View Quote


None of the cheap (sub $900 in today's money) ARs have anything approaching a good track record. Most of the reports that they "work fine" involve someone firing fewer than 5000 rounds and deciding that they're justasgood since they managed to make some arbitrary milestone without breaking. Many don't even make it that far.

If any of the cheap brands were good, nobody in their right mind would pay for the name brands.

A custom built H&H double shotgun is comparable to a full custom 1911. They're far above the baseline in their envelope. Budget ARs don't even meet the baseline of functionality. One doesn't buy a Beretta 686 because they can't afford an H&H, they buy the Beretta because it's a good gun that stands on its own merits, but the H&H still has some specialized benefits over it. A PSA AR only exists as a poor imitation of a better rifle.

Spending $1200 on a good AR isn't remotely comparable to spending $50,000 on an H&H shotgun. It's frankly absurd to suggest otherwise.
Link Posted: 11/24/2022 4:39:18 AM EST
[#18]
I have one dude who transfers in a new pistol every week. But he only buys pistols under $400. We often take them out and try them and many seem serviceable. Some of them are evem nice. Two problems will still arise. 1. these are usually guns that will be made in short runs so when something breaks they are a paperweight. There are no mags, holsters or repair support for them. 2. this guy or his next of kin is going to get like $100 a gun for these things when he decides to sell the 600+ cheap handguns. Hes put the cost of two transferable M240s into his collection since ive known him and if he had to sell them all today held get pennys for them. So he has this lame boring collection and he could have been a little more patient and owned a tank with a working gun. To each their own.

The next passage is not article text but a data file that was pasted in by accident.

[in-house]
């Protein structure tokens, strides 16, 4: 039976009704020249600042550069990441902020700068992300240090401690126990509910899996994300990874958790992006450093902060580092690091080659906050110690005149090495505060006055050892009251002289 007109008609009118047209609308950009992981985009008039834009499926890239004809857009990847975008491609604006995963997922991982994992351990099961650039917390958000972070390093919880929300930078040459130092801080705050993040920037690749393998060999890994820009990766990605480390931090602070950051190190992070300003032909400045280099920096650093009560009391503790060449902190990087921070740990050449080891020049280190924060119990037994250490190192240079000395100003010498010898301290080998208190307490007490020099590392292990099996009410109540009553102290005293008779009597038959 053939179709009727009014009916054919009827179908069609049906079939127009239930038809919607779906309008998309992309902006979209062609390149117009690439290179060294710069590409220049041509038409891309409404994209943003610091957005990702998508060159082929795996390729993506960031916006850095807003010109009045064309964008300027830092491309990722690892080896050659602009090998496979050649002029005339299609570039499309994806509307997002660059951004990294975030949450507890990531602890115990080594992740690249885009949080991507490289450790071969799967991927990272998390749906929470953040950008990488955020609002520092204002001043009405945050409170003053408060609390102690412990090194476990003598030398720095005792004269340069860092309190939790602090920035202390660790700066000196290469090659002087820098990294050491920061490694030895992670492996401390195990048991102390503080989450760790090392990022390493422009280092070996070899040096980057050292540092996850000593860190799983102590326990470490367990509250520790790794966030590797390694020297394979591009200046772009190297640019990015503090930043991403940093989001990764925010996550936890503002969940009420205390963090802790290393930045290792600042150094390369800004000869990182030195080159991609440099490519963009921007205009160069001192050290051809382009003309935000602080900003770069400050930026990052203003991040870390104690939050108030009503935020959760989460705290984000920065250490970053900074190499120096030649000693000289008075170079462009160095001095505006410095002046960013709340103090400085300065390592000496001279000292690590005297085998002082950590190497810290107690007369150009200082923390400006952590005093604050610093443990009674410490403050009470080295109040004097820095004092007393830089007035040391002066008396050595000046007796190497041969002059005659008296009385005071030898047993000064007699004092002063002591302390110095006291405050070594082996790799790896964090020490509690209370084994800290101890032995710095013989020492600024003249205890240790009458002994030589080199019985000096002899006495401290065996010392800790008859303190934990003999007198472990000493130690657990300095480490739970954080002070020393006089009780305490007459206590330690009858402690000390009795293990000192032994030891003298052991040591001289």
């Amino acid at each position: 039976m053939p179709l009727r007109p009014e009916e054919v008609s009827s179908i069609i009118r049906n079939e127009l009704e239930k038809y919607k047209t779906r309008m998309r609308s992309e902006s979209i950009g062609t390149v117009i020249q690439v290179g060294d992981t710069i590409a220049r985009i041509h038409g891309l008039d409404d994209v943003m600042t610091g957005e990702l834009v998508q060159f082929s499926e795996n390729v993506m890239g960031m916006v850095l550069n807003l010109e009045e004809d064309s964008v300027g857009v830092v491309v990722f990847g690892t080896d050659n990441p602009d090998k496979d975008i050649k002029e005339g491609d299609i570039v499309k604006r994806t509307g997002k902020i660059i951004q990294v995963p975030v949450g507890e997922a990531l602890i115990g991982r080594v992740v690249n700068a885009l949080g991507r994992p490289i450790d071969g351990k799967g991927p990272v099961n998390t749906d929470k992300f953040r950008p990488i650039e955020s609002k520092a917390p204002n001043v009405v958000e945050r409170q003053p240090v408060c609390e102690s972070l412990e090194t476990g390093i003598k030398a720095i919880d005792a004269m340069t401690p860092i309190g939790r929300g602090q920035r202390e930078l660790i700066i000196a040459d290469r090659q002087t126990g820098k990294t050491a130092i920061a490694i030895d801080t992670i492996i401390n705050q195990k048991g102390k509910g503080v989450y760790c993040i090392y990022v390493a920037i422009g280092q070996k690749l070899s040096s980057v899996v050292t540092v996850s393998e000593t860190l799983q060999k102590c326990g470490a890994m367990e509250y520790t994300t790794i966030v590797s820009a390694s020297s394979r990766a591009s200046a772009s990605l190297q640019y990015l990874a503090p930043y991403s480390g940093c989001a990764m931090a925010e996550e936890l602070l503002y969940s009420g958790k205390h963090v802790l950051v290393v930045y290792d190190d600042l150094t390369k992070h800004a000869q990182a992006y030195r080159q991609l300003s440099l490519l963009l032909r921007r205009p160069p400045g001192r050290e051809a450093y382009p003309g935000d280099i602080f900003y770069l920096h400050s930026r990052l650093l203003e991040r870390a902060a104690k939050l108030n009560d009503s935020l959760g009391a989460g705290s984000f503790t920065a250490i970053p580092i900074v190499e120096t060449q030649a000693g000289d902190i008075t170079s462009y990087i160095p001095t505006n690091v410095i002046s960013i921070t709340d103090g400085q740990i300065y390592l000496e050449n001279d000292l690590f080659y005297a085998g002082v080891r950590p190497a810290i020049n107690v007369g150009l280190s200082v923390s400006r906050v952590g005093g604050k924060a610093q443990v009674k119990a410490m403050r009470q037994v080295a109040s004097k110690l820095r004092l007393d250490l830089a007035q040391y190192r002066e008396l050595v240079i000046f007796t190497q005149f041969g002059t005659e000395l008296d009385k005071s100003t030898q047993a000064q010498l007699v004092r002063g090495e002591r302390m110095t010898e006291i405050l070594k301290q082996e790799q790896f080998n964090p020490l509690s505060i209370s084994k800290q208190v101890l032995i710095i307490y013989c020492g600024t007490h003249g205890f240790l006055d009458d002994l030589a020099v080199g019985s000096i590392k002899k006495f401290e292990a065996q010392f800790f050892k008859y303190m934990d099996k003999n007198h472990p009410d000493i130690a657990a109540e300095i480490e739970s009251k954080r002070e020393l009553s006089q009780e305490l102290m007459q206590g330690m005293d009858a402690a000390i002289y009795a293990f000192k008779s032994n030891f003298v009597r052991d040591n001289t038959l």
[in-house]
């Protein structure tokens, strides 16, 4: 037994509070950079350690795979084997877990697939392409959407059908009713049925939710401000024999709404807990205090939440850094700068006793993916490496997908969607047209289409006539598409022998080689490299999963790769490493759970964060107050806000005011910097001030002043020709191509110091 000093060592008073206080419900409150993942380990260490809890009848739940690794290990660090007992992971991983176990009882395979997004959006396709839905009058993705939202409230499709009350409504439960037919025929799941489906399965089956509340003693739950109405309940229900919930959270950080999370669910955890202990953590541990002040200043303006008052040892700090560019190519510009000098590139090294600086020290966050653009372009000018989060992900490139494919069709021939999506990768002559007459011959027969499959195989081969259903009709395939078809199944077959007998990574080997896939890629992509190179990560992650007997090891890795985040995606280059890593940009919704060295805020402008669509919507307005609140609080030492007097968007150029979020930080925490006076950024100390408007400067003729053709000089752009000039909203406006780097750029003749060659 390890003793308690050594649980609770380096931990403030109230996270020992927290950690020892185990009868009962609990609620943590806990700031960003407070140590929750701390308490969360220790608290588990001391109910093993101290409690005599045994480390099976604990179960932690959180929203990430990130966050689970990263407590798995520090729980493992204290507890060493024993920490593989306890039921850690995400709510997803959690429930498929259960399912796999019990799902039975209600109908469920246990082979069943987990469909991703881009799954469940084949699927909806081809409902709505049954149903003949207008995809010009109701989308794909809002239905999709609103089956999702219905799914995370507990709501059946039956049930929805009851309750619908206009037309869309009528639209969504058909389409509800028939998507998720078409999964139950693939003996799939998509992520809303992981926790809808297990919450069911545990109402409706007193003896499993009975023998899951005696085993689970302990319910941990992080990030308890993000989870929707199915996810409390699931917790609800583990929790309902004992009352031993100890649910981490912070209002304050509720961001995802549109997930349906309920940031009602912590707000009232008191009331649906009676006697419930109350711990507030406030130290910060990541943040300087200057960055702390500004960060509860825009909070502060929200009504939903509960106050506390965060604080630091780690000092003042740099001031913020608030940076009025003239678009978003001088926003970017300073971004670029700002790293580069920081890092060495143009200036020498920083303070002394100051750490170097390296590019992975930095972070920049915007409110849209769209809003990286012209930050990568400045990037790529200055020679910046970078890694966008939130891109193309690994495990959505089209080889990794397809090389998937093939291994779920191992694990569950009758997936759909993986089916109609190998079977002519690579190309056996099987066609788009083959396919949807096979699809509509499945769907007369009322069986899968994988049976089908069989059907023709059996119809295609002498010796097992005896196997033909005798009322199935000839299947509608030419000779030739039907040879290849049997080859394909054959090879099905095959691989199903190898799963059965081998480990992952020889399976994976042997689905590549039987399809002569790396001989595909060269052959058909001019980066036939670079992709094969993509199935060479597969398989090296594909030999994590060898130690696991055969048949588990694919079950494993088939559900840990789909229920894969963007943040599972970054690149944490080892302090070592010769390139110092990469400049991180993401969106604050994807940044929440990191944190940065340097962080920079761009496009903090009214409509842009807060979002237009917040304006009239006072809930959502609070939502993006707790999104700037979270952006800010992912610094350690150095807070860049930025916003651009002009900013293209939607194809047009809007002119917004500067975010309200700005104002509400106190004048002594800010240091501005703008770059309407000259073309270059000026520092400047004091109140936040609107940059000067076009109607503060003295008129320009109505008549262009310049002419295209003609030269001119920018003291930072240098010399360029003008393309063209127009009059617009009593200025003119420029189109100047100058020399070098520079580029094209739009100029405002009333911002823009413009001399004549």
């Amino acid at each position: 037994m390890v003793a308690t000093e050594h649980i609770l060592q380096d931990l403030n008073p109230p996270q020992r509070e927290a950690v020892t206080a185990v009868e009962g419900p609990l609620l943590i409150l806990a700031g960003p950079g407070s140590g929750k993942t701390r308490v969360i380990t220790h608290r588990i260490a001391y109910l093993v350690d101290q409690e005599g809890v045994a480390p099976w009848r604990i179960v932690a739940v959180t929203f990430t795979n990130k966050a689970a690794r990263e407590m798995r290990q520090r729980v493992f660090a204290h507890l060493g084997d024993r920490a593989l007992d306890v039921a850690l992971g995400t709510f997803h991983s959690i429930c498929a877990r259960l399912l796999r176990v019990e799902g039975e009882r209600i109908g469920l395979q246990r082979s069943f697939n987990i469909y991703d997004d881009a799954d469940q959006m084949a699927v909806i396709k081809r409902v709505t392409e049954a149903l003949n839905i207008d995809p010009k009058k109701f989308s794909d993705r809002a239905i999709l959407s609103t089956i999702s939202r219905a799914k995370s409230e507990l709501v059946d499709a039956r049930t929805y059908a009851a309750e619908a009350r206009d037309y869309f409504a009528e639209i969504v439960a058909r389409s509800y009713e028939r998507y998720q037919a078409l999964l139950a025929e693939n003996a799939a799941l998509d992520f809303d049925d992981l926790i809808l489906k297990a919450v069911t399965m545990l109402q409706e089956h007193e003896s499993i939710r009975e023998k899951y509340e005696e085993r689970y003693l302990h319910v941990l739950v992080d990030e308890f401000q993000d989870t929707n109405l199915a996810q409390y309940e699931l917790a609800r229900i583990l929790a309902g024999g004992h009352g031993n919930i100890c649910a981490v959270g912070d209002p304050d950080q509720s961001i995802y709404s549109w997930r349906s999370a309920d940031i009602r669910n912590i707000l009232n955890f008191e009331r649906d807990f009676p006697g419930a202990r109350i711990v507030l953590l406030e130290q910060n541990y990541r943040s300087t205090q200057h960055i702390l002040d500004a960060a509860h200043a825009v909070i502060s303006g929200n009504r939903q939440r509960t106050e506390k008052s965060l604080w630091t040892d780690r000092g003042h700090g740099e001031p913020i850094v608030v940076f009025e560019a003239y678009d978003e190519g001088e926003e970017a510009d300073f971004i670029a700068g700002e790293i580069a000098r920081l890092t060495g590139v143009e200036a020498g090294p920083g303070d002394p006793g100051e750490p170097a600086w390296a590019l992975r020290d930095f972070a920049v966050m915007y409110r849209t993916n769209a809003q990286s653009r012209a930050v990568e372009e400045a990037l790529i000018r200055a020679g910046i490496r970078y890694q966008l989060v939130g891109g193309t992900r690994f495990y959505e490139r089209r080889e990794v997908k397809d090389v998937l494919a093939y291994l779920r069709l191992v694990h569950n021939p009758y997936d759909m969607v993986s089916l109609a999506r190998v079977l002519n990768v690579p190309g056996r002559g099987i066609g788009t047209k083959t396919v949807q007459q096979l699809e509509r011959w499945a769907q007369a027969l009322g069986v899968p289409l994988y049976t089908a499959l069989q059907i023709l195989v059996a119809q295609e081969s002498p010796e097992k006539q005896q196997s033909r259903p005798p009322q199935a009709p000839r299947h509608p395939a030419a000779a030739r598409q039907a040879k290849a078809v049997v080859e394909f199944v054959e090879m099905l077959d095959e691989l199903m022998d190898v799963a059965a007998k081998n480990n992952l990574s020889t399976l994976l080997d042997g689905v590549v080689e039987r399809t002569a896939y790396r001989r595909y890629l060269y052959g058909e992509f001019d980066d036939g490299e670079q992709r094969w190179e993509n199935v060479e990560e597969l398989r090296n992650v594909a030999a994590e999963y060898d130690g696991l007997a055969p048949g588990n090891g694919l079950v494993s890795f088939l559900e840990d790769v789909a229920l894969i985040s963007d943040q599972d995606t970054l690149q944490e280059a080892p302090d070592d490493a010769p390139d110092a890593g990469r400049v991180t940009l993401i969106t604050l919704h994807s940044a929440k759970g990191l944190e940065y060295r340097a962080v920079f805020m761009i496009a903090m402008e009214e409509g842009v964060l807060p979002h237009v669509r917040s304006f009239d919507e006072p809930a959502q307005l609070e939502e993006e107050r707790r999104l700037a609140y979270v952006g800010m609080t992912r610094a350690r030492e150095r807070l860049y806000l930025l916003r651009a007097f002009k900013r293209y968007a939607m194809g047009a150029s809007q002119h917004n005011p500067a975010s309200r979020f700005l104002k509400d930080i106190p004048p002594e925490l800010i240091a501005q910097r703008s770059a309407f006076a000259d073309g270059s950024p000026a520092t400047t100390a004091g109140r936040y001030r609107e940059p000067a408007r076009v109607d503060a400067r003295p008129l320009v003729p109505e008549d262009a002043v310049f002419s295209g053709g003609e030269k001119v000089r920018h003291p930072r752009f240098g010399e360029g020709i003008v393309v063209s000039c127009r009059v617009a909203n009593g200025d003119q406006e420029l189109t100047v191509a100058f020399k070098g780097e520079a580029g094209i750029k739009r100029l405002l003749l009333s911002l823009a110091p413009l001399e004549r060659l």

Link Posted: 11/24/2022 4:54:23 AM EST
[Last Edit: shotar] [#19]
Link Posted: 11/24/2022 5:16:00 AM EST
[#20]
Discussion ForumsJump to Quoted PostQuote History
Originally Posted By Random_Pickle:


The record regarding budget bin ARs and Glock clones is pretty clear. If they worked, nobody would buy the expensive ones.
View Quote
I mean that's the very argument you're purporting to be countering.

The "'cheap gun" crowd thinks that since budget ARs and Glock clones work, the only reason anyone buys the expensive ones are just buying the name.

I have to say - you didn't really do much to counter this argument.

You just stated that anything below an arbitrary dollar amount is junk without any evidence or even explanation.

And then you use circular logic that requires your subjective assumptions to be accepted because if not, then no one would accept those subjective assumptions.
Link Posted: 11/24/2022 7:50:42 AM EST
[#21]
Link Posted: 11/24/2022 7:50:45 AM EST
[#22]
I see some problems here.  The cheapest gun I ever bought now sells for a respectable amount of money.  

It is still the same gun though, with the same capabilities and features, both good and bad, that it always had.

Inflation accounts for part, but not all, of the difference.
Link Posted: 11/24/2022 7:59:40 AM EST
[#23]
What milsurps are going for $150?
Link Posted: 11/24/2022 7:59:52 AM EST
[#24]
Discussion ForumsJump to Quoted PostQuote History
Originally Posted By Random_Pickle:


None of the cheap (sub $900 in today's money) ARs have anything approaching a good track record. Most of the reports that they "work fine" involve someone firing fewer than 5000 rounds and deciding that they're justasgood since they managed to make some arbitrary milestone without breaking. Many don't even make it that far.

If any of the cheap brands were good, nobody in their right mind would pay for the name brands.

A custom built H&H double shotgun is comparable to a full custom 1911. They're far above the baseline in their envelope. Budget ARs don't even meet the baseline of functionality. One doesn't buy a Beretta 686 because they can't afford an H&H, they buy the Beretta because it's a good gun that stands on its own merits, but the H&H still has some specialized benefits over it. A PSA AR only exists as a poor imitation of a better rifle.